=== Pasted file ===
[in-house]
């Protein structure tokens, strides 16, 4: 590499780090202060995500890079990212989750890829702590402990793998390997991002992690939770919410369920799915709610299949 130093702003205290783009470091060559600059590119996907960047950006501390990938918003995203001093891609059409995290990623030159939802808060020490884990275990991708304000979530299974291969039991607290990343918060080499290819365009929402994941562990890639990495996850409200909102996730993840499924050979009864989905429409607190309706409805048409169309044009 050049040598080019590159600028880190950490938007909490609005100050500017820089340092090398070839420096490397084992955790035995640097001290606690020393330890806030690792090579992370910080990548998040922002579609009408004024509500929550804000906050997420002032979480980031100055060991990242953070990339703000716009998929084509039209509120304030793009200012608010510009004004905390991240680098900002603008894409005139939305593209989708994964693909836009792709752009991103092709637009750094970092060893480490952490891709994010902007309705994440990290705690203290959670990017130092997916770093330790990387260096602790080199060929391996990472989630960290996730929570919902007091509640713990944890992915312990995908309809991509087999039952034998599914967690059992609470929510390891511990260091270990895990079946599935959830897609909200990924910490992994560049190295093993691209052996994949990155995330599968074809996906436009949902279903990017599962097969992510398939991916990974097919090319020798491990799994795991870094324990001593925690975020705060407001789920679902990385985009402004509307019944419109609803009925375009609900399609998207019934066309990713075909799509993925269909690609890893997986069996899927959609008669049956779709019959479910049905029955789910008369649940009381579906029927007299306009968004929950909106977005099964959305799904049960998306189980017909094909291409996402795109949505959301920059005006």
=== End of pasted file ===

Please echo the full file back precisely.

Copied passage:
[in-house]
């Protein structure tokens, strides 16, 4: 590499780090202060995500890079990212989750890829702590402990793998390997991002992690939770919410369920799915709610299949 130093702003205290783009470091060559600059590119996907960047950006501390990938918003995203001093891609059409995290990623030159939802808060020490884990275990991708304000979530299974291969039991607290990343918060080499290819365009929402994941562990890639990495996850409200909102996730993840499924050979009864989905429409607190309706409805048409169309044009 050049040598080019590159600028880190950490938007909490609005100050500017820089340092090398070839420096490397084992955790035995640097001290606690020393330890806030690792090579992370910080990548998040922002579609009408004024509500929550804000906050997420002032979480980031100055060991990242953070990339703000716009998929084509039209509120304030793009200012608010510009004004905390991240680098900002603008894409005139939305593209989708994964693909836009792709752009991103092709637009750094970092060893480490952490891709994010902007309705994440990290705690203290959670990017130092997916770093330790990387260096602790080199060929391996990472989630960290996730929570919902007091509640713990944890992915312990995908309809991509087999039952034998599914967690059992609470929510390891511990260091270990895990079946599935959830897609909200990924910490992994560049190295093993691209052996994949990155995330599968074809996906436009949902279903990017599962097969992510398939991916990974097919090319020798491990799994795991870094324990001593925690975020705060407001789920679902990385985009402004509307019944419109609803009925375009609900399609998207019934066309990713075909799509993925269909690609890893997986069996899927959609008669049956779709019959479910049905029955789910008369649940009381579906029927007299306009968004929950909106977005099964959305799904049960998306189980017909094909291409996402795109949505959301920059005006």